Lieutenant governor’s job: important or insignificant?

by Sergio Jimenez / Daily Lobo New Mexico Governor Susana Martinez greets supporters at her election night party held at Abuelita’s New Mexican Kitchen on Tuesday evening. Martinez ran unopposed in the Republican primary.

[vc_row][vc_column width=”1/1″][text_output]

Lieutenant governor’s job: important or insignificant?

Quickly, name the lieutenant governor of New Mexico.

If you frowned and scratched your head, you’re like most people recently sampled in our very non-scientific survey.

It would seem the second most powerful state executive can be a bit invisible to the average student.

For the record, his name is John Sanchez and he has some high hopes for his next four years in office.

“The top priority for the administration will be to continue to work hard to create good high paying jobs for the state,” Sanchez said in a recent phone interview. “Every week it seems like the governor and the administration is announcing new job creation throughout the state.”

Sanchez and his Republican running mate, Gov. Susana Martinez, defeated Democrats Gary King and Deb Haaland 57 to 43 percent on Nov. 4. Their re-election was the largest victory by a republican in the state’s history.

As for the how important the role of the lieutenant governor is, experts gave mixed answers ranging from pretty vital to not so vital.

UNM political science professor Timothy Krebs is in the latter camp.

“The position is not particularly important, the office doesn’t come with much in the way of power,” Krebs said. “It’s really just somebody who can replace the governor or when the governor can’t fulfill the duty of the office.”

Sherri Greenburg, director of the Center for Politics and Governance at the LBJ School of Public Affairs at the University of Texas at Austin, argues that there is a lot more responsibility for the lieutenant governor position than people think.

“The lieutenant governor appoints all the chairs of the committees in the Senate, determines where the bills are going to be sent and to what committees and the timing; and so this is extremely powerful,” she said.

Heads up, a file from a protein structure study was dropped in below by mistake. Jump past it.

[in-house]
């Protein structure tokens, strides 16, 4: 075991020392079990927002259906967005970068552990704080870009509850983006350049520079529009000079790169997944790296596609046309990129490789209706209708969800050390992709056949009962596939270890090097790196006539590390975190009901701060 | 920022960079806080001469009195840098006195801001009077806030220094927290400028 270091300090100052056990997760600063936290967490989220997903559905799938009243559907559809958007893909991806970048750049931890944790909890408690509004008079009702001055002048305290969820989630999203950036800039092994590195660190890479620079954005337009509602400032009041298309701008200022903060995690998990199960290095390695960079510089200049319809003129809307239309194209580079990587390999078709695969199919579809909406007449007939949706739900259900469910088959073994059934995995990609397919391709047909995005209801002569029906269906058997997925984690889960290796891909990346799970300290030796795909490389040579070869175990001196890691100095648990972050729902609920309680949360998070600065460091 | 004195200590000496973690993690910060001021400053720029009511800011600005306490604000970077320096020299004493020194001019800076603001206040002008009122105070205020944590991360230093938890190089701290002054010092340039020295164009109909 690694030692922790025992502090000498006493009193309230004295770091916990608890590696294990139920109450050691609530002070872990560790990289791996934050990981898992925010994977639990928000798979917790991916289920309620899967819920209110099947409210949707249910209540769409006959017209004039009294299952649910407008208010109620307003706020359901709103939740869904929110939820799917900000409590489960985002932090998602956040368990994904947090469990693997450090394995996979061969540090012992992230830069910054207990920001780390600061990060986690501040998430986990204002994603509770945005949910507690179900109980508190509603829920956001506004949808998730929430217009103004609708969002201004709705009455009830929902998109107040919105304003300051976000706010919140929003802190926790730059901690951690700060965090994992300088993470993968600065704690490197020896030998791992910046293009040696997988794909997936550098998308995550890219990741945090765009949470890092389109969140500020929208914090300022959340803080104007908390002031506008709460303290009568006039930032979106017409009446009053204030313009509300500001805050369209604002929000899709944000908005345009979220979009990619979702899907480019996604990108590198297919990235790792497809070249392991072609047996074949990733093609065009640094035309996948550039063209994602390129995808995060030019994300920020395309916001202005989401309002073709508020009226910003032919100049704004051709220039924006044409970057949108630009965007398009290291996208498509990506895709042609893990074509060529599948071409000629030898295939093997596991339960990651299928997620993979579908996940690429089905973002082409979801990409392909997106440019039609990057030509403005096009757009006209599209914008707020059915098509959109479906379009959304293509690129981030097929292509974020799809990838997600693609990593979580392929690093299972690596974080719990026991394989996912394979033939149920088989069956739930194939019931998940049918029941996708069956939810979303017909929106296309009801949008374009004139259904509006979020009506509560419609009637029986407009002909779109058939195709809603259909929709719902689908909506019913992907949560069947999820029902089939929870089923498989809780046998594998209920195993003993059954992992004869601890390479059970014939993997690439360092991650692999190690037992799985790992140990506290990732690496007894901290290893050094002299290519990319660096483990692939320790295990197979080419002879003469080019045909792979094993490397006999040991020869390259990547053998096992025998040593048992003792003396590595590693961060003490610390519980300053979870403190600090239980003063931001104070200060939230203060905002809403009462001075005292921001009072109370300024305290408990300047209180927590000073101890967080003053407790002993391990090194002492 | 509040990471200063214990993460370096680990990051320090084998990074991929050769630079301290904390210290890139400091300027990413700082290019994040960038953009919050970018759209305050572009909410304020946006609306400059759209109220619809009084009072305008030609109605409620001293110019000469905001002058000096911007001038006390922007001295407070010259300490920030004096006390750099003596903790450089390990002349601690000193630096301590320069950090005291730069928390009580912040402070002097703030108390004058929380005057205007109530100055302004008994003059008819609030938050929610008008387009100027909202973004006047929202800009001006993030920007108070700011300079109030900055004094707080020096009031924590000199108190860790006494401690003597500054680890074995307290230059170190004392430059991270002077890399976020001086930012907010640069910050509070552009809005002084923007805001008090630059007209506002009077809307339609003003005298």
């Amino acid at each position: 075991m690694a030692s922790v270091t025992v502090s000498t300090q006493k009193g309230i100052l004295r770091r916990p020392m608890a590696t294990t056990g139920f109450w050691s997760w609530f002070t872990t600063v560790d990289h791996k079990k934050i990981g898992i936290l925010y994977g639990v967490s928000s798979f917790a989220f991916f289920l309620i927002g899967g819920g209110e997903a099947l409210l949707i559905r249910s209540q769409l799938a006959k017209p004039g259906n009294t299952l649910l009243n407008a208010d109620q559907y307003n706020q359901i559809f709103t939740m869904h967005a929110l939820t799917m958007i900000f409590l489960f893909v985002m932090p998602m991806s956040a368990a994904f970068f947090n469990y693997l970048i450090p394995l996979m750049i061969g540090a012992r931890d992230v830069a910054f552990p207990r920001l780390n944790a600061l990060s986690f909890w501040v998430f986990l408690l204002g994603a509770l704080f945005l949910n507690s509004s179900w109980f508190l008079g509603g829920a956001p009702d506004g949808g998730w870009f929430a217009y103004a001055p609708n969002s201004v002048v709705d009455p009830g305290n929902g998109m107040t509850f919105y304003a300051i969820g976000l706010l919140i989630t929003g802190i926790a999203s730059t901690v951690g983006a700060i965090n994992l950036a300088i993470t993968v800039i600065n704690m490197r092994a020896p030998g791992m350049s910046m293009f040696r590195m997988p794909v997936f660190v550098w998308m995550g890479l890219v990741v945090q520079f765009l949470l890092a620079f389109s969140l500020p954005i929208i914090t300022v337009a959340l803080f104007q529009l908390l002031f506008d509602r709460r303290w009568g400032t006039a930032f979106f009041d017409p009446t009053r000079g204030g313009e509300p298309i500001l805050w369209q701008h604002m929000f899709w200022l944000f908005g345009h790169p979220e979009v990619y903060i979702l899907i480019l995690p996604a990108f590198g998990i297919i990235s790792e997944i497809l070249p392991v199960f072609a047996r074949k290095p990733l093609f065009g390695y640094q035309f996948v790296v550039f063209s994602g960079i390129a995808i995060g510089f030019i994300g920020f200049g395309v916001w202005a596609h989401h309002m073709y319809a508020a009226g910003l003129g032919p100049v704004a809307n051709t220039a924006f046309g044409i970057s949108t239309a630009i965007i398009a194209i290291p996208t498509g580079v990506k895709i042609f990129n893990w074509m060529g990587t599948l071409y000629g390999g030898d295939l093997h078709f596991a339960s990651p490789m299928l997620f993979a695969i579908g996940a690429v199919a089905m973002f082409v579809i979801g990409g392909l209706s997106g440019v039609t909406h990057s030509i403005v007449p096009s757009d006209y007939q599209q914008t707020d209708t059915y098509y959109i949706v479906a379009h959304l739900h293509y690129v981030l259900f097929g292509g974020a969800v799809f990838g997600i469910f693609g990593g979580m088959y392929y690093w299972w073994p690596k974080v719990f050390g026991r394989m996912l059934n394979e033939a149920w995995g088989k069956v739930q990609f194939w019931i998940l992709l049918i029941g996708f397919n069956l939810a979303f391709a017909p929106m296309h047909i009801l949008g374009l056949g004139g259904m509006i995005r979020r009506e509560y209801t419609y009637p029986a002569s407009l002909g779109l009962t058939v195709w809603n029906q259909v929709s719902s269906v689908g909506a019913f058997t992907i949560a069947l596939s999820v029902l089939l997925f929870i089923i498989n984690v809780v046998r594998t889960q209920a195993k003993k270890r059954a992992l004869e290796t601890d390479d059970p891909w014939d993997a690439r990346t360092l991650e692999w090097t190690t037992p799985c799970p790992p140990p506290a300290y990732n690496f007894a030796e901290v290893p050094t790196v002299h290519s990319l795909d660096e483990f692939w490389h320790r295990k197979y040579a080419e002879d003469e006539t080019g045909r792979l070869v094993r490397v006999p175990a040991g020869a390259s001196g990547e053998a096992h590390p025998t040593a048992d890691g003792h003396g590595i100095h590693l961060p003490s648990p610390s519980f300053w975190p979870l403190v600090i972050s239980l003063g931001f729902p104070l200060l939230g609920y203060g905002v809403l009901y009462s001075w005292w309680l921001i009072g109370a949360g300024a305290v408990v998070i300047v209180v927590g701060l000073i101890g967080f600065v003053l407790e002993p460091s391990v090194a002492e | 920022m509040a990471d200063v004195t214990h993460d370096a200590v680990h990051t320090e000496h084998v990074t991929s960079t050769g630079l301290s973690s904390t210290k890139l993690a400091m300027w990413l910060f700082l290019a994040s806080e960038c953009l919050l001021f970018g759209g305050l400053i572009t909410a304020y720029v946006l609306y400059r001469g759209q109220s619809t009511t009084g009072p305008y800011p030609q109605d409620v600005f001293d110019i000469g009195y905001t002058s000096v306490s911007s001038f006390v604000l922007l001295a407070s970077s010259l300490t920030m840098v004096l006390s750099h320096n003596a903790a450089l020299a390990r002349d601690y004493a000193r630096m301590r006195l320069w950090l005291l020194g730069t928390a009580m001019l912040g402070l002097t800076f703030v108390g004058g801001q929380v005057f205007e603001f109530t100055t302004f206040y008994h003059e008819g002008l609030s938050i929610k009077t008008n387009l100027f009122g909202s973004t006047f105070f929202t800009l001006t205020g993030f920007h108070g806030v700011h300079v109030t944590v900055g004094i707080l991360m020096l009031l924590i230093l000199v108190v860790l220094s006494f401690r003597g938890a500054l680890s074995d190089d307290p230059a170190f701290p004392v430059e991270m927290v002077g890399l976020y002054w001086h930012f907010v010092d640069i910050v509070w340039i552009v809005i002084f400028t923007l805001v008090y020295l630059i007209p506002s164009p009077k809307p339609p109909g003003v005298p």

Sanchez said that being the lieutenant governor is a lot like being the backup quarterback in football.

“I would give the example of a professional football team,” he said. “The backup quarterback (lieutenant governor) everyday is going to practice, he knows every play in the book. The only difference is that he is not looking for any of the media, he knows his role as the backup.”

The job may not be glamorous, but its occupant does keep busy. In addition to presiding over the state Senate and filling in for the governor when she’s out of state, the job also includes serving on eight boards and commissions, including the State Board of Finance, the New Mexico Border Authority, the New Mexico Children’s Cabinet, Community Development Council, Military Base Planning Commission, Mortgage Finance Authority, New Mexico Spaceport Authority and the New Mexico Youth Alliance.

Sanchez earns $85,000 a year and manages a staff of four.

“I have a role that I play behind the scenes; kind of the grease that kind of keeps the gears of the state government moving,” Sanchez said. It’s not a very glamorous job, you don’t get your name in the paper, you’re not on television but the work gets done.”

Former lieutenant governor candidate and lawyer Brian Colon said the role also requires one to serve as the “ombudsman” for all state agencies.

“What I wanted that office to be was essentially chief constituent service office for the state of New Mexico,” Colon said. “That office has the capacity to allow somebody to be the number one ambassador in constituent services officer in the state of New Mexico.”

The lieutenant governor position may seem like a stepping stone to become governor, but in the history of New Mexico, this has only happened once.

The first lieutenant governor of New mexico was Ezequial Cabeza de Baca in 1812. He is the only lieutenant governor to run for governor and win the election according to Wikipedia.

He died two months into his governorship and his lieutenant governor, Washington E. Lindsey, took over.

Since then, there have only been two lieutenant governors to take over for the governor. Andrew W. Hockenhull took over office in 1933 when the governor died and Tom Bolack in 1962 when governor Edwin L. Mechem resigned after losing the reelection. Bolack served for 32 days.

Only two other lieutenant governors have run for governor. Roberto Mondragon lost the 1994 election to Gary Johnson and Diane Denish in 2011 when she lost to Susana Martinez.

Asked about his ambition for higher office, Sanchez was coy, but said if the spot arises and the opportunity presents itself, he will look at his options and decide then.[/text_output][share title=”Share this Post” facebook=”true” twitter=”true” google_plus=”true” linkedin=”true” pinterest=”true”][/vc_column][/vc_row]